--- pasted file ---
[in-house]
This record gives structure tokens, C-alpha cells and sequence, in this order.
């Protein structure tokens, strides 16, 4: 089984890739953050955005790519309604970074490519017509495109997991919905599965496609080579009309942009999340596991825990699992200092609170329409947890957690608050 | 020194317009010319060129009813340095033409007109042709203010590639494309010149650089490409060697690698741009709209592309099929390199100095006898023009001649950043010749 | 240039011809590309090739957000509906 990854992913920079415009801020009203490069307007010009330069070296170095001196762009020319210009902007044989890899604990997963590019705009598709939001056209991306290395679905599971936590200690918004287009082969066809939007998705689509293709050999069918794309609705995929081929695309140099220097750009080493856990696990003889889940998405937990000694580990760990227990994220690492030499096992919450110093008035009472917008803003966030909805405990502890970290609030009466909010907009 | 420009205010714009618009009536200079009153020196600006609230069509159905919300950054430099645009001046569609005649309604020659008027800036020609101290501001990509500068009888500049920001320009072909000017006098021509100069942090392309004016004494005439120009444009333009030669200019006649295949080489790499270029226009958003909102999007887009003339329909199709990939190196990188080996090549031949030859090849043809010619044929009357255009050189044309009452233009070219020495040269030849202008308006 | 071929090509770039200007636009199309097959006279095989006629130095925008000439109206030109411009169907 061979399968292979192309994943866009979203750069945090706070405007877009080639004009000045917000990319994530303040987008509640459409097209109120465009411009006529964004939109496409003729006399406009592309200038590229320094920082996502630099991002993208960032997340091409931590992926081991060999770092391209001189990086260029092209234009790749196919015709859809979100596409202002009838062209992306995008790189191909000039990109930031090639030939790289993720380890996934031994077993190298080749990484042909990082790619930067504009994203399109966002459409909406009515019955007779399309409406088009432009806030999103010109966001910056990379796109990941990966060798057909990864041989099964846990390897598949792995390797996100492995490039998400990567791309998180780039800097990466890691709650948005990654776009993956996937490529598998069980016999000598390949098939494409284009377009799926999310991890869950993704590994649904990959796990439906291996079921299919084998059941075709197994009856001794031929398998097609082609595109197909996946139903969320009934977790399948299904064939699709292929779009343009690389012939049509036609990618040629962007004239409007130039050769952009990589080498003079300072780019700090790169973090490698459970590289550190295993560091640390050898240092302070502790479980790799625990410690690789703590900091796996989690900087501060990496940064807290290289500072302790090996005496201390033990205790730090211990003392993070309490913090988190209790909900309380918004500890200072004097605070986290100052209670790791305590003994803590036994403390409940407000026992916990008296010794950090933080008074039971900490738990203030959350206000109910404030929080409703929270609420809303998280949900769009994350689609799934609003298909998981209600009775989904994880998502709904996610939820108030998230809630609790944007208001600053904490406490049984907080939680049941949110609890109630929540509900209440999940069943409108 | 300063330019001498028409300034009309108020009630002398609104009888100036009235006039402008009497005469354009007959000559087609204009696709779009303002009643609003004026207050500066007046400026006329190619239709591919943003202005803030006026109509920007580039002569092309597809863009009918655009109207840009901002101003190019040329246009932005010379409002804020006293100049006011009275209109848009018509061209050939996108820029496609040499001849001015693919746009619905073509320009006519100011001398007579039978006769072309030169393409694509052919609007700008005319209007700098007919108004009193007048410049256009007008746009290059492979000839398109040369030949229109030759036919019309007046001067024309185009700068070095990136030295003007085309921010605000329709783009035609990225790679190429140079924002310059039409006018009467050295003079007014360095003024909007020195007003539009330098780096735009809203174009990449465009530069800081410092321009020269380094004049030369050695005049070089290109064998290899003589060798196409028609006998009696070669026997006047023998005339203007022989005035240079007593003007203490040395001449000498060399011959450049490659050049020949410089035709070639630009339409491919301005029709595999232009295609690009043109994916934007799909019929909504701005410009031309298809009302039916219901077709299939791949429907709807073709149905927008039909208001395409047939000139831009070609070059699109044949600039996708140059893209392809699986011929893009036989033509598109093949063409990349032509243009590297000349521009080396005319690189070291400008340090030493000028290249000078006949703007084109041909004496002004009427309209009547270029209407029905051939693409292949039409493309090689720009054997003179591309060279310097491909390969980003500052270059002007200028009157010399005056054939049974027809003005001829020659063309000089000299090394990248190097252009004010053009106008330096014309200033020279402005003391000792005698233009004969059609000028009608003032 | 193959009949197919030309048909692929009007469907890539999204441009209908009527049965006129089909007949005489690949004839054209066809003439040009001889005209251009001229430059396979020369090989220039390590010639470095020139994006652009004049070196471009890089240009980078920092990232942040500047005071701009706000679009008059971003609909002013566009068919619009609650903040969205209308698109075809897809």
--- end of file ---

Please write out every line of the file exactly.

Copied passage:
[in-house]
This record gives structure tokens, C-alpha cells and sequence, in this order.
């Protein structure tokens, strides 16, 4: 089984890739953050955005790519309604970074490519017509495109997991919905599965496609080579009309942009999340596991825990699992200092609170329409947890957690608050 | 020194317009010319060129009813340095033409007109042709203010590639494309010149650089490409060697690698741009709209592309099929390199100095006898023009001649950043010749 | 240039011809590309090739957000509906 990854992913920079415009801020009203490069307007010009330069070296170095001196762009020319210009902007044989890899604990997963590019705009598709939001056209991306290395679905599971936590200690918004287009082969066809939007998705689509293709050999069918794309609705995929081929695309140099220097750009080493856990696990003889889940998405937990000694580990760990227990994220690492030499096992919450110093008035009472917008803003966030909805405990502890970290609030009466909010907009 | 420009205010714009618009009536200079009153020196600006609230069509159905919300950054430099645009001046569609005649309604020659008027800036020609101290501001990509500068009888500049920001320009072909000017006098021509100069942090392309004016004494005439120009444009333009030669200019006649295949080489790499270029226009958003909102999007887009003339329909199709990939190196990188080996090549031949030859090849043809010619044929009357255009050189044309009452233009070219020495040269030849202008308006 | 071929090509770039200007636009199309097959006279095989006629130095925008000439109206030109411009169907 061979399968292979192309994943866009979203750069945090706070405007877009080639004009000045917000990319994530303040987008509640459409097209109120465009411009006529964004939109496409003729006399406009592309200038590229320094920082996502630099991002993208960032997340091409931590992926081991060999770092391209001189990086260029092209234009790749196919015709859809979100596409202002009838062209992306995008790189191909000039990109930031090639030939790289993720380890996934031994077993190298080749990484042909990082790619930067504009994203399109966002459409909406009515019955007779399309409406088009432009806030999103010109966001910056990379796109990941990966060798057909990864041989099964846990390897598949792995390797996100492995490039998400990567791309998180780039800097990466890691709650948005990654776009993956996937490529598998069980016999000598390949098939494409284009377009799926999310991890869950993704590994649904990959796990439906291996079921299919084998059941075709197994009856001794031929398998097609082609595109197909996946139903969320009934977790399948299904064939699709292929779009343009690389012939049509036609990618040629962007004239409007130039050769952009990589080498003079300072780019700090790169973090490698459970590289550190295993560091640390050898240092302070502790479980790799625990410690690789703590900091796996989690900087501060990496940064807290290289500072302790090996005496201390033990205790730090211990003392993070309490913090988190209790909900309380918004500890200072004097605070986290100052209670790791305590003994803590036994403390409940407000026992916990008296010794950090933080008074039971900490738990203030959350206000109910404030929080409703929270609420809303998280949900769009994350689609799934609003298909998981209600009775989904994880998502709904996610939820108030998230809630609790944007208001600053904490406490049984907080939680049941949110609890109630929540509900209440999940069943409108 | 300063330019001498028409300034009309108020009630002398609104009888100036009235006039402008009497005469354009007959000559087609204009696709779009303002009643609003004026207050500066007046400026006329190619239709591919943003202005803030006026109509920007580039002569092309597809863009009918655009109207840009901002101003190019040329246009932005010379409002804020006293100049006011009275209109848009018509061209050939996108820029496609040499001849001015693919746009619905073509320009006519100011001398007579039978006769072309030169393409694509052919609007700008005319209007700098007919108004009193007048410049256009007008746009290059492979000839398109040369030949229109030759036919019309007046001067024309185009700068070095990136030295003007085309921010605000329709783009035609990225790679190429140079924002310059039409006018009467050295003079007014360095003024909007020195007003539009330098780096735009809203174009990449465009530069800081410092321009020269380094004049030369050695005049070089290109064998290899003589060798196409028609006998009696070669026997006047023998005339203007022989005035240079007593003007203490040395001449000498060399011959450049490659050049020949410089035709070639630009339409491919301005029709595999232009295609690009043109994916934007799909019929909504701005410009031309298809009302039916219901077709299939791949429907709807073709149905927008039909208001395409047939000139831009070609070059699109044949600039996708140059893209392809699986011929893009036989033509598109093949063409990349032509243009590297000349521009080396005319690189070291400008340090030493000028290249000078006949703007084109041909004496002004009427309209009547270029209407029905051939693409292949039409493309090689720009054997003179591309060279310097491909390969980003500052270059002007200028009157010399005056054939049974027809003005001829020659063309000089000299090394990248190097252009004010053009106008330096014309200033020279402005003391000792005698233009004969059609000028009608003032 | 193959009949197919030309048909692929009007469907890539999204441009209908009527049965006129089909007949005489690949004839054209066809003439040009001889005209251009001229430059396979020369090989220039390590010639470095020139994006652009004049070196471009890089240009980078920092990232942040500047005071701009706000679009008059971003609909002013566009068919619009609650903040969205209308698109075809897809």